Hiking the Yearling Trail in the Ocala National Forest

A quick dayhike for central Florida residents, The Yearling Trail is a glimpse into the past. The trailhead, located directly across US 19 from Silver Glen Springs in the Juniper Prairie, is a quick six-mile loop through oak and pine to an area known as Pat’s Island. It’s called an Island not because it’s surrounded by water, but by Pine Scrub.

The Yearling Trail is named after Marjorie Kinnan Rawlings’ 1939 Pulitzer Prize winning novel. Rawlings was inspired to write the book after staying with the last settlers of the area in the Long homestead. A movie based on the book was later filmed on location.

The hike

Starting from the trialhead, be sure to stop at the info kiosk to take in the points of interest on the trail. The first mile or so will having you hiking through semi-compact sugar sand. Check for tracks of turkeys, racoons and bears.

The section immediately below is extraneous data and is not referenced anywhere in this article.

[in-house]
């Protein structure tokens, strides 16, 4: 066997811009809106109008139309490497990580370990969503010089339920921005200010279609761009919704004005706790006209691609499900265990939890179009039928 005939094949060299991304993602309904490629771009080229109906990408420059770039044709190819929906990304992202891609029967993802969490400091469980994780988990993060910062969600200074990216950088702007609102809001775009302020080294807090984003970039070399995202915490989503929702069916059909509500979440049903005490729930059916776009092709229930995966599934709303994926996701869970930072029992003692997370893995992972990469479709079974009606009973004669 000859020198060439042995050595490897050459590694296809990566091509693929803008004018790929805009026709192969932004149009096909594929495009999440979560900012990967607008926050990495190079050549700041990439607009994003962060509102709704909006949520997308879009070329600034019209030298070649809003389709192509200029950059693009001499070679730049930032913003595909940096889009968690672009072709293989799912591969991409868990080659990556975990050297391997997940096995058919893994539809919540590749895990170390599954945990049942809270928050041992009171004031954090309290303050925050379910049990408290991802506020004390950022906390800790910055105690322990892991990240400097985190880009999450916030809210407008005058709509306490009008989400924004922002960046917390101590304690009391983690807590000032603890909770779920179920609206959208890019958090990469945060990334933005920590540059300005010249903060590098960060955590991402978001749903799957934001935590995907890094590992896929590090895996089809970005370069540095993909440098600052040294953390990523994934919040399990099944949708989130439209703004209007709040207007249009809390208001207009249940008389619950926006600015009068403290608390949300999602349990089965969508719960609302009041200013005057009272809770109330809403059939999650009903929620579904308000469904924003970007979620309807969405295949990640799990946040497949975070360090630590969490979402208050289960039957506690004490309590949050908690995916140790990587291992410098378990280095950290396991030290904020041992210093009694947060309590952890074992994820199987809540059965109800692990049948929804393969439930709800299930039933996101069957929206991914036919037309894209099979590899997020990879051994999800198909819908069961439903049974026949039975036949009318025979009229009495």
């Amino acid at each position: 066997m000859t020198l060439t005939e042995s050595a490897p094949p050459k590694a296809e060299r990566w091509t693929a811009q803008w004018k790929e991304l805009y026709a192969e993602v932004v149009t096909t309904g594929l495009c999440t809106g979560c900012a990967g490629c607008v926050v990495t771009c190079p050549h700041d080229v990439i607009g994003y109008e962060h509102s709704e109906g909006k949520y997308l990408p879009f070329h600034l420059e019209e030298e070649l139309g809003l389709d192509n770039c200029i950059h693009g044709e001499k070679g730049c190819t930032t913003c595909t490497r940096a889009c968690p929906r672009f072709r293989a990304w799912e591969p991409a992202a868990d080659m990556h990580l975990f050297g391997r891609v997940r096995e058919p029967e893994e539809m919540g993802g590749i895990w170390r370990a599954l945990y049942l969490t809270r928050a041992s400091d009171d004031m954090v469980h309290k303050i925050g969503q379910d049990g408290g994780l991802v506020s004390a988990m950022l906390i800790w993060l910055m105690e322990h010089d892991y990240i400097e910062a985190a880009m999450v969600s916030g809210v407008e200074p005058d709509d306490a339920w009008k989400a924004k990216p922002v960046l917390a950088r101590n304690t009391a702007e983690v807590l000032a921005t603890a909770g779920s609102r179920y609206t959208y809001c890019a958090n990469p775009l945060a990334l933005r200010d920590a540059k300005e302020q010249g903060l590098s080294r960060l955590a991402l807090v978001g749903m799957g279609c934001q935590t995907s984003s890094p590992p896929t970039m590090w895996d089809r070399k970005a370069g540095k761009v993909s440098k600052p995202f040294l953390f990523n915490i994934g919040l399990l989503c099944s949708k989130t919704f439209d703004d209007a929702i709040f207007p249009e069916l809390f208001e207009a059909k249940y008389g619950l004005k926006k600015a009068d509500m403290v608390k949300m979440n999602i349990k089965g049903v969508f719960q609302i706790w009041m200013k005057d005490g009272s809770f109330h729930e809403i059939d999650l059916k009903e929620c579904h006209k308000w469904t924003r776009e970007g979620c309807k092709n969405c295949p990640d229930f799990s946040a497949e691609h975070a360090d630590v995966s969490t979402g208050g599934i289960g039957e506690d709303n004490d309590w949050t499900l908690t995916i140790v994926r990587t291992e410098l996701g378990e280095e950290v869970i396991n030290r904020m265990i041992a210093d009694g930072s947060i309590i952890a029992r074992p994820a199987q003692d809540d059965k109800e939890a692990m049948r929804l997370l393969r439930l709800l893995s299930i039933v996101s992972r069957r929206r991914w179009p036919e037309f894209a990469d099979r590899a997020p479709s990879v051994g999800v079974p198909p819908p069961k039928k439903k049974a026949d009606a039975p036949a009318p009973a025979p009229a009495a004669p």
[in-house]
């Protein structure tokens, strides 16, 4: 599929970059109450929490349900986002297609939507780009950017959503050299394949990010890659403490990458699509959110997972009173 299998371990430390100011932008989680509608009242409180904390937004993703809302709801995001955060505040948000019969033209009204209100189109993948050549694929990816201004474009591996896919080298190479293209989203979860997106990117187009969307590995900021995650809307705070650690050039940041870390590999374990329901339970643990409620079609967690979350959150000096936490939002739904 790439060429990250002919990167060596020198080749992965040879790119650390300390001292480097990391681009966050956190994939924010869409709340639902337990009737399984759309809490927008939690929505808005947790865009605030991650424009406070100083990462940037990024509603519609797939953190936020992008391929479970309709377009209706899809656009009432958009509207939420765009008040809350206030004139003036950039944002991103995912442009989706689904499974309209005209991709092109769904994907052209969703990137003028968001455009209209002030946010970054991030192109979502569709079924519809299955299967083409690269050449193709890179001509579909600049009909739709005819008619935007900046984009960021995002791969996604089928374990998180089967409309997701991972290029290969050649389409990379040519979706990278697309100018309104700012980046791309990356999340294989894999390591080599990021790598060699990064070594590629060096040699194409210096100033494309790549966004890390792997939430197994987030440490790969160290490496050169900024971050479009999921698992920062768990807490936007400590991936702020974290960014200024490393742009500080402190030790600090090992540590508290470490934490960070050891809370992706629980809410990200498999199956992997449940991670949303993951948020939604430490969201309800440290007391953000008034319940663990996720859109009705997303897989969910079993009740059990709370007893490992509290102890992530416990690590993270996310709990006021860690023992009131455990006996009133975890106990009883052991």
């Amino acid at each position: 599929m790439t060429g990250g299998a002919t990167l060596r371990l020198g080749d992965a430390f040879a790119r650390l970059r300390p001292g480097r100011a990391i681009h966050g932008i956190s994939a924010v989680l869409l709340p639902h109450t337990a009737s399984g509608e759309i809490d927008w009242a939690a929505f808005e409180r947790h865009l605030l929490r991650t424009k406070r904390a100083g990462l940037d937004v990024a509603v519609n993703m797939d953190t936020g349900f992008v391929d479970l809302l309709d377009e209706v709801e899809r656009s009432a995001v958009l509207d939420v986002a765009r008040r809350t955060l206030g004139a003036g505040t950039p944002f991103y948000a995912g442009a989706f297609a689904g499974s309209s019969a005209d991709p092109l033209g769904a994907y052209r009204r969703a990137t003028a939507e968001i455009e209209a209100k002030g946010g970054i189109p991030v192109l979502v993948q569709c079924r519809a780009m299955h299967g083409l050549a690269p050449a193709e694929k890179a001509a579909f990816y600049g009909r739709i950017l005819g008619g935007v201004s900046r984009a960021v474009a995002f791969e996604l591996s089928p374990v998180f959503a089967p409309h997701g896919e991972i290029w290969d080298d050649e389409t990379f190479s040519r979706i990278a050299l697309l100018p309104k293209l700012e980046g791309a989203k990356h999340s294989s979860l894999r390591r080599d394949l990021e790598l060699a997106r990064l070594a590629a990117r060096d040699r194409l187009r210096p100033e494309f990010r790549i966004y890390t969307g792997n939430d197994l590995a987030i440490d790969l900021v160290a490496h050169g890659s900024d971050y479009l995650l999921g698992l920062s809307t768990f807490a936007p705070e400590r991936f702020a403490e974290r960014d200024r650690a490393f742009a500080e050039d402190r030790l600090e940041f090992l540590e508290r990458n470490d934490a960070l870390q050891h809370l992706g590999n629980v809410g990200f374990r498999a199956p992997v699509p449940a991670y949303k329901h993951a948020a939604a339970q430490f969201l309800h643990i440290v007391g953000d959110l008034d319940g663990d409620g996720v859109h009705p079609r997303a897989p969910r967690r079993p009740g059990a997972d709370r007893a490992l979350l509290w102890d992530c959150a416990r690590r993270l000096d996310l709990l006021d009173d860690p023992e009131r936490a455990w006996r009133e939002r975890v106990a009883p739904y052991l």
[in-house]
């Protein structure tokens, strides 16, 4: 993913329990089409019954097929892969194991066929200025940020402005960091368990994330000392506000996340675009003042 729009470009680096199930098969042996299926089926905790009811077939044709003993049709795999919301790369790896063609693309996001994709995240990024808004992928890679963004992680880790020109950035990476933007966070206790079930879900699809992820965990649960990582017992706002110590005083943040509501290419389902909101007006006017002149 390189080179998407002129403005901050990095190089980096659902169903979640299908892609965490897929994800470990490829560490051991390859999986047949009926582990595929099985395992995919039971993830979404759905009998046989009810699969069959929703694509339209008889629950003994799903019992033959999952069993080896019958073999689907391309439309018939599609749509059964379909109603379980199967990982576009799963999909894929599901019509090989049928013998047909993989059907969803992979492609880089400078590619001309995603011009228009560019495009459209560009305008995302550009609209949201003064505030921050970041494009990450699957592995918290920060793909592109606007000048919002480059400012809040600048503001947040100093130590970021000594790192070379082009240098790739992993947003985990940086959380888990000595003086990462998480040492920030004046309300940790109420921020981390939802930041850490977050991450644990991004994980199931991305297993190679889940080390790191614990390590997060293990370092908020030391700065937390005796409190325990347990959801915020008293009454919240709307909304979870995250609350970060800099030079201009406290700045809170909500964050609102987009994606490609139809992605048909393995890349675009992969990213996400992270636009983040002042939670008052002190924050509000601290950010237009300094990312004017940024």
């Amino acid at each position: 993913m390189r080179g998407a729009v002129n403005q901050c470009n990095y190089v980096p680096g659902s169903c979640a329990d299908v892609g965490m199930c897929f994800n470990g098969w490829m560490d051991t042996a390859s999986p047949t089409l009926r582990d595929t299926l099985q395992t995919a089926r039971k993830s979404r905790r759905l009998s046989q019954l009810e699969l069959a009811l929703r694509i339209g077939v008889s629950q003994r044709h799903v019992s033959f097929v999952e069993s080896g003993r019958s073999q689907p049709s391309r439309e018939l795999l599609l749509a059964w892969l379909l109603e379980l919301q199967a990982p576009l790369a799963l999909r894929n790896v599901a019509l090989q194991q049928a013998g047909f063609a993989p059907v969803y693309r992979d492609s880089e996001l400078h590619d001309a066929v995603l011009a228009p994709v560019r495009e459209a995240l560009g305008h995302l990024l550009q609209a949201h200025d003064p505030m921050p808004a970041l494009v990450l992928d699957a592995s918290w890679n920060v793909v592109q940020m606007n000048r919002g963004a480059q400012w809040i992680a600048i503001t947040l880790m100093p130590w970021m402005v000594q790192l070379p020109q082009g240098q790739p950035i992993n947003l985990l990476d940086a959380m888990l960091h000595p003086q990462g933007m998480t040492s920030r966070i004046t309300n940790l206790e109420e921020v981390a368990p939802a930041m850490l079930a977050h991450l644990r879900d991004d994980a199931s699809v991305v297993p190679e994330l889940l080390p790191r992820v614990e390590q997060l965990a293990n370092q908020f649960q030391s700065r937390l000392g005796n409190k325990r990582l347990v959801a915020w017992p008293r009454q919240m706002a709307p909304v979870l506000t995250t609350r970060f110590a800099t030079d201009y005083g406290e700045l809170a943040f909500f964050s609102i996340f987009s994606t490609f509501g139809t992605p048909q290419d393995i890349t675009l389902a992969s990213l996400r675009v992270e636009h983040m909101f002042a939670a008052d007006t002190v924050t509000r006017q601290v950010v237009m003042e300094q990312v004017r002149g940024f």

Taking the right at the first fork in the road meanders through rolling long leaf pine and guides you by the first item of interest: A cattle dip. Cattle dips were used from the 1800s to the early 1900s as a tick bath for woods cattle. Continuing down the trail there are markers denoting former cattle lands, homesteads and a cemetery. As the fields starting turning into thicker scrub, keep your eyes peeled for the sinkhole (though it’s hard to miss at the crossroads). It’s fairly impressive.

Continuing on another half mile, the trail meets with the Florida National Scenic Trail and forms a loop.

Traffic on the trail is minimal, so it certainly feels like you’re getting away from it all. During the summer, be sure to bring plenty of water and pack insect repellent. And don’t forget your camera to capture wildlife like wild turkeys.

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